Gun owners and gun control advocates are speaking out about the prime minister's idea to scrap the long-gun registry.

Stephen Harper, who does not have a bill in Parliament that would abolish the registry, urged members of the Ontario Federation of Anglers and Hunters on Saturday to contact opposition MPs and pressure them to support legislation that would end the six year old program.

Long guns, which are typically used by farmers and hunters and not criminals, are not adding to the city's crime problem, said one women attending the Toronto Sportsmen's Show on Sunday.

"It's not the people that have got legal guns that are the problem," she said. "It's the people that don't have licences."

Michael Thompson, a city councillor in Toronto's Scarborough region, said he would like to see the federal government get rid of the expensive program and use that money to fight crime in at-risk communities.

However, Harper's suggestion did not go over well with gun control advocates who argued that a registry helps authorities keep an eye on the weapons floating around the country.

"Even in Toronto, a substantial proportion of the guns recovered in crime are rifles and shotguns," said Wendy Cukier, with the Coalition for Gun Control.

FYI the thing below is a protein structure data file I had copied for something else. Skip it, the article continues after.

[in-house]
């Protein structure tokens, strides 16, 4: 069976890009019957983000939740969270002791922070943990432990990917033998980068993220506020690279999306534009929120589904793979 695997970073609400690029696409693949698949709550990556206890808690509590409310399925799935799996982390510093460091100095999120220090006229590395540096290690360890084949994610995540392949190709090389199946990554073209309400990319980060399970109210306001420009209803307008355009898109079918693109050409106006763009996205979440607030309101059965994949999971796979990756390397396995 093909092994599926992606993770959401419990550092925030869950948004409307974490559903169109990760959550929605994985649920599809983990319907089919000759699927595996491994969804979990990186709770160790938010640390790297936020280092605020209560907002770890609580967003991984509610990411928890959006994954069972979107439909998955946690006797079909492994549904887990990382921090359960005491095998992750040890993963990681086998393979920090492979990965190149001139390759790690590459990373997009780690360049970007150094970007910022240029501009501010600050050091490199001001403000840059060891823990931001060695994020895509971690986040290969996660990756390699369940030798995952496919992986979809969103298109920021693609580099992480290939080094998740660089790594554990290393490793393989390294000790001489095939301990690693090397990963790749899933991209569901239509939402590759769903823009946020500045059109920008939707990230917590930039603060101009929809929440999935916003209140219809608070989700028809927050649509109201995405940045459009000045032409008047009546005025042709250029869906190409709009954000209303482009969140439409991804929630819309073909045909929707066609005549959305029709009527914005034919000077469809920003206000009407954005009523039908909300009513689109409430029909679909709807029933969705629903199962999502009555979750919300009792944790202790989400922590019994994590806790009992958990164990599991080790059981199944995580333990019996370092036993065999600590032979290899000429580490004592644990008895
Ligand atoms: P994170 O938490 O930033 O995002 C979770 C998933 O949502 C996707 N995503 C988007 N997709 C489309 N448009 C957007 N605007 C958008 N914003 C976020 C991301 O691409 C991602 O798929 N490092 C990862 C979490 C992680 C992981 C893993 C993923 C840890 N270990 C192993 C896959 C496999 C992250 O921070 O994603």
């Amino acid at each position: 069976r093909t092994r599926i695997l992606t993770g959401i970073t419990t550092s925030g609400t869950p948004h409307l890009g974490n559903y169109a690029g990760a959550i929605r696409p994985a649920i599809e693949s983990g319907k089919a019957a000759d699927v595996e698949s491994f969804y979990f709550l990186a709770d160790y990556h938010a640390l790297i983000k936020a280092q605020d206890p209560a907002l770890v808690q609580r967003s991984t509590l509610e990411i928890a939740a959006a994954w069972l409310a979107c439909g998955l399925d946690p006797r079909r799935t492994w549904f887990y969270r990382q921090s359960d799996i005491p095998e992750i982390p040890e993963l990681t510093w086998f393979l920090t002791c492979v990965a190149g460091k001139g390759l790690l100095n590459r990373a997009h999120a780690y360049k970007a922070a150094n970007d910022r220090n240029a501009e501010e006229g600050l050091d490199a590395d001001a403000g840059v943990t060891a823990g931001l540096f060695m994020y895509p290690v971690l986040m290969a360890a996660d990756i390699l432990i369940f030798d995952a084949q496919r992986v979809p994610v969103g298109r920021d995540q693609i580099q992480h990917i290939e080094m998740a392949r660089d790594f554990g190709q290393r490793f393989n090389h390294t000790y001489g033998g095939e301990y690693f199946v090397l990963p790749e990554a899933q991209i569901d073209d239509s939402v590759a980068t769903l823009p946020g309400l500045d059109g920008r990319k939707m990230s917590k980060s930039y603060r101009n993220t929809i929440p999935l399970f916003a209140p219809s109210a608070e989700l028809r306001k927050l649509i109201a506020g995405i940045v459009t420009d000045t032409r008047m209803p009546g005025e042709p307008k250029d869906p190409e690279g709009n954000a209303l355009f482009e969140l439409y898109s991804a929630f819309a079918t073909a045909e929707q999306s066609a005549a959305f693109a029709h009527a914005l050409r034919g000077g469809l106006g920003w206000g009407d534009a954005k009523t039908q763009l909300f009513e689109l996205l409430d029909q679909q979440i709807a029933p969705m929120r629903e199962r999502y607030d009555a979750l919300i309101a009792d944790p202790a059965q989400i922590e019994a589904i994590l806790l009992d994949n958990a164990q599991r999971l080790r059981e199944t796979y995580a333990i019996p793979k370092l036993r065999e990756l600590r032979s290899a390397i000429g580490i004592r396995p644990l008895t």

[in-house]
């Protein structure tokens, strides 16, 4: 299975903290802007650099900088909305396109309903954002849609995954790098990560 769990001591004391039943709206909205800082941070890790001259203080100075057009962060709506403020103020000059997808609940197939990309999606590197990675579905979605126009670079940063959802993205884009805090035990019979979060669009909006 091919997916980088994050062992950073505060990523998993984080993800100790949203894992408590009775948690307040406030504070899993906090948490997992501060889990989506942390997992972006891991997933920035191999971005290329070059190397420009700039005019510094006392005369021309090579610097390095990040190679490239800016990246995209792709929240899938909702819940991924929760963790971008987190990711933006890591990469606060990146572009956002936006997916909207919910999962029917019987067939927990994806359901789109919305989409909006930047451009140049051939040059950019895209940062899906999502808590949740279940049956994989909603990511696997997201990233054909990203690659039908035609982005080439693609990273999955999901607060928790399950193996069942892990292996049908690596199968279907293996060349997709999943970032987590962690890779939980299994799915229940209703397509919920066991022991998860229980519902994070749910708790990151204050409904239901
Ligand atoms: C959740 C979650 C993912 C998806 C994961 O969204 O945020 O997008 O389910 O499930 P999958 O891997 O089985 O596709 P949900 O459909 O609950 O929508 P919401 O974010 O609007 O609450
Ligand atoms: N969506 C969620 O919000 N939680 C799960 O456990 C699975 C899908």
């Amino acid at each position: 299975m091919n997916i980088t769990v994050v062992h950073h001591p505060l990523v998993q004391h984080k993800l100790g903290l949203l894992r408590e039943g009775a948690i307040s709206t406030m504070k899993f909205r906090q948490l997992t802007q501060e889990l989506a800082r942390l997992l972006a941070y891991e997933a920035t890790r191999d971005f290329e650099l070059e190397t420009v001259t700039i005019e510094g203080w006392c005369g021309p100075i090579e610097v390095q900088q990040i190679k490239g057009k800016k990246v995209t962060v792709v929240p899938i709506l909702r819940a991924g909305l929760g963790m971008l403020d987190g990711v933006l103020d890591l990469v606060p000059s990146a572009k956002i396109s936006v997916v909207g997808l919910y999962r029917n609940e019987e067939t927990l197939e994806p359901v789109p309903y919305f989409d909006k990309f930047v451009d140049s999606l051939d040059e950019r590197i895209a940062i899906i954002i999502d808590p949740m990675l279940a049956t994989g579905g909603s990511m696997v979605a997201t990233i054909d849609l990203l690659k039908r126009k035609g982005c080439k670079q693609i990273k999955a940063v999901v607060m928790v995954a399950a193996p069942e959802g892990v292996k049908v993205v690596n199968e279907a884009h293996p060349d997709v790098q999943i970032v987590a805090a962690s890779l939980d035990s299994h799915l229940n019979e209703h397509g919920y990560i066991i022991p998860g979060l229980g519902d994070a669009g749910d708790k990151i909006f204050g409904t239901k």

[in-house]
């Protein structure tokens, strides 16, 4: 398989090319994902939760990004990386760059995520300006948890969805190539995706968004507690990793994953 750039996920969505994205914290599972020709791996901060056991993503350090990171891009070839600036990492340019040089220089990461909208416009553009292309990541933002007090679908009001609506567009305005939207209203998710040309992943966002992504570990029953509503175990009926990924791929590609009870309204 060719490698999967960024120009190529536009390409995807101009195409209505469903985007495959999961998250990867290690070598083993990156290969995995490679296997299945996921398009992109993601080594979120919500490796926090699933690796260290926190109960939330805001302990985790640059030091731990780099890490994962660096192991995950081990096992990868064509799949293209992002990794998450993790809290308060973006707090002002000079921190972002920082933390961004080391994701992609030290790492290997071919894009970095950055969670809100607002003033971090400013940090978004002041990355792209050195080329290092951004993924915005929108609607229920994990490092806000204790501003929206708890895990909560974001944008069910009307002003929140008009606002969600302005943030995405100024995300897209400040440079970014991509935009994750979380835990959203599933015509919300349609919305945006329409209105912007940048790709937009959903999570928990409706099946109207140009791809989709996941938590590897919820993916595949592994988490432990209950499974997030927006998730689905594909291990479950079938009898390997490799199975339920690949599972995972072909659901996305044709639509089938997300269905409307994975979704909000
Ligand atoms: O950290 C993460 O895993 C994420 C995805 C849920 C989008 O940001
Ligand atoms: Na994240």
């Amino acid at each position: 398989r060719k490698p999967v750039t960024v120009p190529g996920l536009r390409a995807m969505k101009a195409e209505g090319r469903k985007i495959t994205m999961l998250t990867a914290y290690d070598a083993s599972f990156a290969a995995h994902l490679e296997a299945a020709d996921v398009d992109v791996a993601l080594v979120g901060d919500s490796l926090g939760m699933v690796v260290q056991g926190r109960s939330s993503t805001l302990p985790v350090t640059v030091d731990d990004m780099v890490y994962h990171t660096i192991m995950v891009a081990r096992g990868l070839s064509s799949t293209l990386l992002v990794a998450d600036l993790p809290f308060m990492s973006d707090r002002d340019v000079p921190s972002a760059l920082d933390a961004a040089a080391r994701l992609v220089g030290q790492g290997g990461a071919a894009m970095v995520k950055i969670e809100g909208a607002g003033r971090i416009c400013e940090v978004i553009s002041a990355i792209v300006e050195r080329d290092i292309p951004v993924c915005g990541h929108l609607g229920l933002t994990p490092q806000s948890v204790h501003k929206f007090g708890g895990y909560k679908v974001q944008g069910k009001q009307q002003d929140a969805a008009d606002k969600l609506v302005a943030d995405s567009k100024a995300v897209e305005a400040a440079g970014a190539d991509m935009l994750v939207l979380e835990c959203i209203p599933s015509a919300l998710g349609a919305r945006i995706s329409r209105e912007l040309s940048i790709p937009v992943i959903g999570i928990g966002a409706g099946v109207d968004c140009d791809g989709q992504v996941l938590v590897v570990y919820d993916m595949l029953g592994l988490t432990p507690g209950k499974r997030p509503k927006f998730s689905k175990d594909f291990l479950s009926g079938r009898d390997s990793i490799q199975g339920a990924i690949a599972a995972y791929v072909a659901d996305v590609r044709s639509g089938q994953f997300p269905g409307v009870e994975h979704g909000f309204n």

Even at the Sportsmen show, participants were split on whether the registry is worth maintaining.

"I believe the registry is important to keep track of all the firearms in Canada and be used for law enforcement use," said Larry Brownridge, a gun owner who lives in the Greater Toronto Area.

The Conservatives always voiced their displeasure with the registry, a Liberal initiative that has been criticized for being too costly and for punishing law-abiding gun owners rather than criminals.

While a lack of support from opposition parties have stopped the Tories from attempting to pass legislation to get rid of the registry, the Conservatives have reduced the registry's budge and have waived fees for gun owners.

However, a Conservative backbencher has introduced a private member's bill on scrapping the registry. During Harper's speech on Saturday, the Prime Minister said he would like to see the matter put before a free vote in the House of Commons.

Opposition Leader Michael Ignatieff said Sunday on CTV's Question Period that he wants to see the "fine print" of what the Tories are proposing before making a decision.

Nonetheless, he was quick to say that he would not support a bill that proposes getting rid of the registry altogether, saying it does the police a great service.

"We've got to keep control of these firearms," he said.

"I'm not going to vote for anything that guts the gun registry, because I think when I look at my own riding in Toronto and I talk to my police superintendent, he uses the gun registry every day," Ignatieff said. "He checks out every address he sends his cops to, to make sure that there are no guns in that house. In other words, the gun registry plays a crucial role in making our police safer."

"And I think Canadians don't want to gut any registry that makes our cops safer and makes, I think, on balance, makes our streets safer," he added.